Centerfire cartridge

Cen´ter`fire` car´tridge

1.See under Cartridge.
Webster's Revised Unabridged Dictionary, published 1913 by G. & C. Merriam Co.
References in periodicals archive ?
One year later, after a series of troop trials, the decision was made to reduce the caliber from .58 to .50 to accommodate a new .50-70 centerfire cartridge recently developed at the Frankfort Arsenal.
Before the Creedmoor broke cover, there was another long-range centerfire cartridge in the works at Hornady headquarters in Grand Island.
When combined with the complete lack of recoil, light weight, acceptable magazine capacity, centerfire cartridge reliability and the fact that this Banshee configuration is legally a pistol, the Mk57 makes a compelling argument.
I have a friend with a beautiful Marlin Model 27S hanging on his wall and is interested in converting it from .25 Rimfire to a .25 caliber centerfire cartridge to make use of the rifle.
No centerfire cartridge would be good to fire indoors.
Instead of chambering the gun for an expensive-to-shoot centerfire cartridge, he scaled down everything but the grip frame to .22 size.
The .44 WCF did not come out until 1873 for the new Winchester 1873 rifle, was loaded with 40 grains of powder and was the first centerfire cartridge for the Winchester Repeating Arms Company.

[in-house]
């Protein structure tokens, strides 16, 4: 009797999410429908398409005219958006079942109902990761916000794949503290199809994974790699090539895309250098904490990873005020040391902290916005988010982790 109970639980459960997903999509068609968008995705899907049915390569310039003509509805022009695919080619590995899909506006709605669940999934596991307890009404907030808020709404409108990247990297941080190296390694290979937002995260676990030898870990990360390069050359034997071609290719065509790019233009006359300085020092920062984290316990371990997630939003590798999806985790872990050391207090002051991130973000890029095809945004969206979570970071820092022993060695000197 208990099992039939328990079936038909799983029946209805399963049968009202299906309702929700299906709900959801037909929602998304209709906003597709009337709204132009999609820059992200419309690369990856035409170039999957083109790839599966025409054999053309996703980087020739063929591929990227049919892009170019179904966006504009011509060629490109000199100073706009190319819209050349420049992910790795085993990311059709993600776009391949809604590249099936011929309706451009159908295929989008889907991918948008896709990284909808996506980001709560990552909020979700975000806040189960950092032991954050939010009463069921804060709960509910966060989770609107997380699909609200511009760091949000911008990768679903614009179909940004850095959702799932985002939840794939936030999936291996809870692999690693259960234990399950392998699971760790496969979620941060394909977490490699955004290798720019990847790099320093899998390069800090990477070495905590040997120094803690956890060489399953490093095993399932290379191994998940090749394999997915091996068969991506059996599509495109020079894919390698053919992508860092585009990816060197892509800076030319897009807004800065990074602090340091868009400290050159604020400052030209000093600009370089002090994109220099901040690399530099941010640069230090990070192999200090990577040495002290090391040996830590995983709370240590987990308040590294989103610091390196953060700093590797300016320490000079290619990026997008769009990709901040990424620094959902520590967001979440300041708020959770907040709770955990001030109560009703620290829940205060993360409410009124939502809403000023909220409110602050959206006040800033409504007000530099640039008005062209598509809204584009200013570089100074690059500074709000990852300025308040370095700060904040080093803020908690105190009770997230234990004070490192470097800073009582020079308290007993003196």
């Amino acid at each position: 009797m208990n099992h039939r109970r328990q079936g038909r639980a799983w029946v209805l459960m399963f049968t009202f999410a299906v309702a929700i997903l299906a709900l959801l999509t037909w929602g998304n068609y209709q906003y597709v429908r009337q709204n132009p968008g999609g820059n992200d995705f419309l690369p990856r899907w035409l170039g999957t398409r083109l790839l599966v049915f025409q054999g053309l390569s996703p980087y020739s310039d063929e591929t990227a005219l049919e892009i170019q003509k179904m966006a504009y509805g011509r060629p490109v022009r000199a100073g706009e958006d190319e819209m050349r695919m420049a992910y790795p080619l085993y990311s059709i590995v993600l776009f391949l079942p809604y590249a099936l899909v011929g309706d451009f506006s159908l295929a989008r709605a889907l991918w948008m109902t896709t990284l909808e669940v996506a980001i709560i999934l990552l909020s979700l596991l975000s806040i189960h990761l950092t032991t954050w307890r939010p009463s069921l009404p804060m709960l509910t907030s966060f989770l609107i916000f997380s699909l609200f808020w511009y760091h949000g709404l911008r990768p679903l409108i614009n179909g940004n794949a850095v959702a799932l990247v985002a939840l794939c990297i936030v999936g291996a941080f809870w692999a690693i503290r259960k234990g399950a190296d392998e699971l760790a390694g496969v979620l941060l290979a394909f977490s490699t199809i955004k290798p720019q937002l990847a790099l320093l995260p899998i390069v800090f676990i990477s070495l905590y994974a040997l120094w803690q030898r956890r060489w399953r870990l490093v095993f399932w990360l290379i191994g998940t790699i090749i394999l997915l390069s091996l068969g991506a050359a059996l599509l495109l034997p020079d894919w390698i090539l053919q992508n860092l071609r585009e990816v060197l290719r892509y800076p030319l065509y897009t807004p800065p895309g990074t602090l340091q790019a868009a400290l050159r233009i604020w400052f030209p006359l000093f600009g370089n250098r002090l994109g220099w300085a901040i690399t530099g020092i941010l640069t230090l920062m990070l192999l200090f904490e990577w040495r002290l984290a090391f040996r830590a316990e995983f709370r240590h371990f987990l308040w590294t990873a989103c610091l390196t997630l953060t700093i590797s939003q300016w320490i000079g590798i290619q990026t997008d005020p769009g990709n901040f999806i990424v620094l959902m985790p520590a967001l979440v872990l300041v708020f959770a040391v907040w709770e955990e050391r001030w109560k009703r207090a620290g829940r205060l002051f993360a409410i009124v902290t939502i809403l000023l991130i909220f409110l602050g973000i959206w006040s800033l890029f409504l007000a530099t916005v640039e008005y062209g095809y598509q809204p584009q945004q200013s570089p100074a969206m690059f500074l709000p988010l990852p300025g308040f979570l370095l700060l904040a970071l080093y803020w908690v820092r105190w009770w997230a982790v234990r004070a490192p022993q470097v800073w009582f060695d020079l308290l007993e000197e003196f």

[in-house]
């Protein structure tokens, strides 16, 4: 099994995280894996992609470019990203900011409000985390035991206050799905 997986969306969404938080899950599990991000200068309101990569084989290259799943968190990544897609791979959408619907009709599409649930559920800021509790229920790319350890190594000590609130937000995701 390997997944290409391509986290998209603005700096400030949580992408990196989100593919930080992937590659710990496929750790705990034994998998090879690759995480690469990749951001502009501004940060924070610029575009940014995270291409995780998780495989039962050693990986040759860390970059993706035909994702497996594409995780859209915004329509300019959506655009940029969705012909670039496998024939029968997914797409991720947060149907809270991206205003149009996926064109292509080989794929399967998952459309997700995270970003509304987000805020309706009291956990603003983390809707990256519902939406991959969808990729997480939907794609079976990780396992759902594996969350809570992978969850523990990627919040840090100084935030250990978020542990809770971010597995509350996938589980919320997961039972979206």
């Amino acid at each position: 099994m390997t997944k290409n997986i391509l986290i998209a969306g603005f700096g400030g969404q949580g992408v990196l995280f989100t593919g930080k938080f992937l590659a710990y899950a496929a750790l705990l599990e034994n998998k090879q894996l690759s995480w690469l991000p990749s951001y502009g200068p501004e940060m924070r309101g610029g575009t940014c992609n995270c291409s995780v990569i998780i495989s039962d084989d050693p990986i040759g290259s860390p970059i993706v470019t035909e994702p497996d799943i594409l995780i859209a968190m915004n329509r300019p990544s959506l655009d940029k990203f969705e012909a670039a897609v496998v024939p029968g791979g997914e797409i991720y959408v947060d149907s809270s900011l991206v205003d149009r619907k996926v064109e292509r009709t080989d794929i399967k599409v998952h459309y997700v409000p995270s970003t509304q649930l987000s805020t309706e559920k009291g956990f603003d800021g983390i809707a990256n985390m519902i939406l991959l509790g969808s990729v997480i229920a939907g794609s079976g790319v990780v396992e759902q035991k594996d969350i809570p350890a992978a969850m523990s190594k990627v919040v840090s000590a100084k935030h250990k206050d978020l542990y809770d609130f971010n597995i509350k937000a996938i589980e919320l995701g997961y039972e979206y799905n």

They do, however, get to claim an important "I gotcha!" The Remington Navy rolling block pistol was originally chambered for the powerful .50 Remington Navy rimfire cartridge, but by 1871--two years before the .44-40--the chambering became the .50 Remington centerfire cartridge.
He can quote ballistic tables for every centerfire cartridge produced since the Hoover Administration.
While bigger and more powerful should be the better choice, the reality is that any centerfire cartridge will do as long as one recognizes that as the caliber decreases, so does its thump at the receiving end of things.
Thanks for the great "Centerfire Cartridge Issue." This one was full of real usable information and even had a piece on the .35 Whelen, one of my favorite cartridges.
The M4 was a bolt-action, magazine-fed rifle that used the upper tubular receiver and bolt from H&R's Model 625 rifle modified for a centerfire cartridge.